Various modifications can be made within the scope of the inventive concept disclosed. Accordingly, it is intended that what is described herein should be regarded as illustrative of such concept and not for the purpose of limiting protection to any particular embodiment thereof, but that only such limitations should be placed upon the scope of protection to which the inventor hereof is entitled, as justice dictates.
What I claim to be the present invention is:
1. In a rotisserie, the combination of a rotatable shaft, first and second discs mounted in axially spaced relation on said shaft for rotation therewith, the marginal edge portion of the first disc being provided with a set of circumferentially spaced rectangular apertures, the marginal edge of the second disc being provided With a set of rectangular notches axially aligned With said apertures in the first disc, said second disc also being provided at points spaced radially inwardly from said notches with rectangular openings, and a plurality of food-receiving spits individually applicable to and removable from the marginal edge portions of said discs, each of said spits being formed from rectangular wire rod and including an intermediate handle portion with a pair of straight spaced parallel end portions one of which is substantially longer than the other and is adapted to receive food thereon, said longer straight end portion of the spit being slidably received in one of the apertures in the first disc and in one of the notches in the second disc while the shorter References Cited UNITED STATES PATENTS 2,649,852 8/ 1953 McCandless. 2,722,882 11/1955 Wilson. 2,985,096 5/1961 Wolske. 3,104,605 9/1963 McKinney. 3,196,776 7/ 1965 Norton. 3,205,812 9/1965 Booth. 3,329,082 7/ 1967 Satkunas.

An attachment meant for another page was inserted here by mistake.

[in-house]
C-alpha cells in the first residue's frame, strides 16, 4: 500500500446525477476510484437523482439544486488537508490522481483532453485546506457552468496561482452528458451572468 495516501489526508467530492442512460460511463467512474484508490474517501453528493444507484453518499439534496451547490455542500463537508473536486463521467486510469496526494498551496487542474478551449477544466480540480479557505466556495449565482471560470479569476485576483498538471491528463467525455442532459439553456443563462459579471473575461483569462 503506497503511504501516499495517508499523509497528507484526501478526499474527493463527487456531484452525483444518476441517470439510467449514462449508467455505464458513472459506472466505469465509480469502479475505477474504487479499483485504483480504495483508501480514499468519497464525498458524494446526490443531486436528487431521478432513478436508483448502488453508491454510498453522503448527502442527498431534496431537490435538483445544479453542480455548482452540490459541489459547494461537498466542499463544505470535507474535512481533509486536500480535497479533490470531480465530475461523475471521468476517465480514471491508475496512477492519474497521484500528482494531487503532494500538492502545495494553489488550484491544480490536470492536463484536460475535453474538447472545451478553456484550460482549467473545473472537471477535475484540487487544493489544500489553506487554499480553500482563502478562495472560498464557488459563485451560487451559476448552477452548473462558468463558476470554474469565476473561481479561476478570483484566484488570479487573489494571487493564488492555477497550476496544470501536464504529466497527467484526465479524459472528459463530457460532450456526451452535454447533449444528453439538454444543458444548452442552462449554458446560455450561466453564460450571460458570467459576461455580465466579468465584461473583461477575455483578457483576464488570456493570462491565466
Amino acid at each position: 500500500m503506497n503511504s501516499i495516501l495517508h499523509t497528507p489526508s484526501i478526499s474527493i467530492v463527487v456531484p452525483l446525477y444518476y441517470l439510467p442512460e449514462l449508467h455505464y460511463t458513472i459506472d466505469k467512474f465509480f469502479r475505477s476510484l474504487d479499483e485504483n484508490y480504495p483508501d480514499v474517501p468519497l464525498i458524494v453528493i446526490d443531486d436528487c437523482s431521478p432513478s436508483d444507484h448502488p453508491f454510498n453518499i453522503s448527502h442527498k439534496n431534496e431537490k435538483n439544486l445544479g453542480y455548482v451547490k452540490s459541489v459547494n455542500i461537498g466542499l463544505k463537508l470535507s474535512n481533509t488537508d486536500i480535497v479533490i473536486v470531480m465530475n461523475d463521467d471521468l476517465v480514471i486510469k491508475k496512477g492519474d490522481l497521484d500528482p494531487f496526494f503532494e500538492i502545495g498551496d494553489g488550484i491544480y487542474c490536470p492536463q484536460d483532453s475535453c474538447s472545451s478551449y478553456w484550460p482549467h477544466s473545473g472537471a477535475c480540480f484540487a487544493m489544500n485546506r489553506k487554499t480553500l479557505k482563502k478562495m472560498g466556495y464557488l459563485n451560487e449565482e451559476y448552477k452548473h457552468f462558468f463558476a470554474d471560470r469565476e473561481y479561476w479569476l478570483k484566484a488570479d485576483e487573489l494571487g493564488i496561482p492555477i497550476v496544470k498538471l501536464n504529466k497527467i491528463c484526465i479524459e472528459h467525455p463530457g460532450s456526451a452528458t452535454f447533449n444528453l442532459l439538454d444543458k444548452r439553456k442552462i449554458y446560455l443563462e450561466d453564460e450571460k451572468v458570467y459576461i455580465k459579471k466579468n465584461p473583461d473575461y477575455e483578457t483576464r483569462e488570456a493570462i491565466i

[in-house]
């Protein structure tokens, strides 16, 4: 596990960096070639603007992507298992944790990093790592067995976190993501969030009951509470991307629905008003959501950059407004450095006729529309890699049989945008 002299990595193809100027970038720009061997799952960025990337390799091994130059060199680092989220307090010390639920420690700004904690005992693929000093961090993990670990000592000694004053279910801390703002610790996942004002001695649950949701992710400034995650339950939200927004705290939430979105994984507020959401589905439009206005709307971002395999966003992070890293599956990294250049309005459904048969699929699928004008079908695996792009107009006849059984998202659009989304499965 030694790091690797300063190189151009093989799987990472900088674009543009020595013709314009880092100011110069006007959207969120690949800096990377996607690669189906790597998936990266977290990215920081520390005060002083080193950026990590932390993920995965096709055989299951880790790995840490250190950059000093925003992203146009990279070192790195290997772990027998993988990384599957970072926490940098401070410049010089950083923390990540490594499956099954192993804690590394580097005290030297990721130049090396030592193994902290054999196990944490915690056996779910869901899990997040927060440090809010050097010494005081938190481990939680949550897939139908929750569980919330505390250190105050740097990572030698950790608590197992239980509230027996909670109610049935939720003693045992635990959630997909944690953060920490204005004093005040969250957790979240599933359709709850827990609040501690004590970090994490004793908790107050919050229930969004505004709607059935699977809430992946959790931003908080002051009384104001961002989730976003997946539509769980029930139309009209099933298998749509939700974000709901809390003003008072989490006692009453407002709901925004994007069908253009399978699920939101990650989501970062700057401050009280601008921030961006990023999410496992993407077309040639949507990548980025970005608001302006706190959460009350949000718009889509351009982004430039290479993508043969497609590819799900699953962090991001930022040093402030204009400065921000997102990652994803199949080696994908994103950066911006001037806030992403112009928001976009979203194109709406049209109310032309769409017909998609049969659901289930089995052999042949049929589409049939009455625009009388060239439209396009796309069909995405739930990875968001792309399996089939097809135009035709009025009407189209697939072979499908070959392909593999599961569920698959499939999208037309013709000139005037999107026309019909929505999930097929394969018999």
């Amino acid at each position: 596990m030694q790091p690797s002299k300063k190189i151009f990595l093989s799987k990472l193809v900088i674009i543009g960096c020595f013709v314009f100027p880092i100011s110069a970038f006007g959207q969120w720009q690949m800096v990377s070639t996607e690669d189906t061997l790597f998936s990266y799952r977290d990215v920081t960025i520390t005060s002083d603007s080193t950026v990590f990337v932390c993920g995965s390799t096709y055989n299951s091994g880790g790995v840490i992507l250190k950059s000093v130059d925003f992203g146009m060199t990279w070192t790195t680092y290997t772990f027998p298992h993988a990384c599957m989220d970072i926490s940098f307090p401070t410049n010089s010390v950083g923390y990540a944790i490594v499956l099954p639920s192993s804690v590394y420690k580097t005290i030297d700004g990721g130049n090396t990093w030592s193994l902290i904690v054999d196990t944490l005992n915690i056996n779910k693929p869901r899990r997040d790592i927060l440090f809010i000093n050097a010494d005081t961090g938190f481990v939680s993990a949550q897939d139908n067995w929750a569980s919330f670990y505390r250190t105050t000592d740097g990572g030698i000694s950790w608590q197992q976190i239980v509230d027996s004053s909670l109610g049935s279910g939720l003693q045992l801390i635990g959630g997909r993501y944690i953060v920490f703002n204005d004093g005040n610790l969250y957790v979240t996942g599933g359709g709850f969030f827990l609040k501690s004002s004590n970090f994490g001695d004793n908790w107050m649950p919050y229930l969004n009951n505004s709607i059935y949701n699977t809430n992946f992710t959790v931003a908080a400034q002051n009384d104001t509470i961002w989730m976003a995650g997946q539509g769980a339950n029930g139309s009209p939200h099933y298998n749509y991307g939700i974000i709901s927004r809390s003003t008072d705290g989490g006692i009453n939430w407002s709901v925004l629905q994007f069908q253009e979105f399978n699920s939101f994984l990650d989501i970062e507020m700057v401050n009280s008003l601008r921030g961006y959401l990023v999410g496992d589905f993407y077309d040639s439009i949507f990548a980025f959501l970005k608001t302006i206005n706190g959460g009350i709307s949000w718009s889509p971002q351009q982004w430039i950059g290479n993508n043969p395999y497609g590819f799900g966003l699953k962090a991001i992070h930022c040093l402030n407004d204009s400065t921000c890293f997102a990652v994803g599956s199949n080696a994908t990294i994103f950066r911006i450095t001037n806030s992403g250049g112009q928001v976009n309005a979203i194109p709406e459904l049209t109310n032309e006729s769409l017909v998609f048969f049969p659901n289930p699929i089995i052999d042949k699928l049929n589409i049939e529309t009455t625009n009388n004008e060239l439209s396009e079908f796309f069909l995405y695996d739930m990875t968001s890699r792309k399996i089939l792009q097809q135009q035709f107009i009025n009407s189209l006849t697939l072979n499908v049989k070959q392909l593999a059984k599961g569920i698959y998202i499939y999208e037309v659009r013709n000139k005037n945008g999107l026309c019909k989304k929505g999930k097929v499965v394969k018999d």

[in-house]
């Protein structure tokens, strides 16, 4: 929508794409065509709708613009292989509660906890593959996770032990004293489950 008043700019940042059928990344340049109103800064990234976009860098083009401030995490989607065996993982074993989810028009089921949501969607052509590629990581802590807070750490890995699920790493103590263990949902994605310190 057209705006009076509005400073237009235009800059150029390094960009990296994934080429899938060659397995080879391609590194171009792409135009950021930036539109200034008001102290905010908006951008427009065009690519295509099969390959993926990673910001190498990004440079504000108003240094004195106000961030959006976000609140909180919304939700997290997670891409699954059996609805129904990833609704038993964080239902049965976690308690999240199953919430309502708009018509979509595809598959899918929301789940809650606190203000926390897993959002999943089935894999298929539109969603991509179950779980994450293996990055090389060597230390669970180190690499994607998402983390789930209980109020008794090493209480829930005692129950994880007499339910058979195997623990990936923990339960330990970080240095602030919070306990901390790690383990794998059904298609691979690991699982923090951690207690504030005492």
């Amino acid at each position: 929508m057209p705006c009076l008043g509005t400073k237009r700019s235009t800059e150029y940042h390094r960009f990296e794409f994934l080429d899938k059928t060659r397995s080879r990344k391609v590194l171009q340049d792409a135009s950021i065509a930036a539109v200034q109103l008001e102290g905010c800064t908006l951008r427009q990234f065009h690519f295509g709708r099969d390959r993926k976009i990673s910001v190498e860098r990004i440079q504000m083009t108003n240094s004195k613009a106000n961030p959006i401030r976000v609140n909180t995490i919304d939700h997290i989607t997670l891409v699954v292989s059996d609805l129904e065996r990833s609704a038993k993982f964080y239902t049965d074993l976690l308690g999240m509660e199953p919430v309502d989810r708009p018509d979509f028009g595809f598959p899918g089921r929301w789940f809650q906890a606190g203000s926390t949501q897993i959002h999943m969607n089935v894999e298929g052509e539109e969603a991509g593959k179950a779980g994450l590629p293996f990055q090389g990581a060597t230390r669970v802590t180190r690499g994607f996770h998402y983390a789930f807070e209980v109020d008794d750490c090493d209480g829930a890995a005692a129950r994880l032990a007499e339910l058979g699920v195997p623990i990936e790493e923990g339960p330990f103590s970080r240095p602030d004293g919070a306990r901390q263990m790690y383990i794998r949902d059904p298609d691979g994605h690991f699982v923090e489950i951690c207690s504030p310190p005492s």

WALTER A. SCHEEL, Primary Examiner I. M. BELL, Assistant Examiner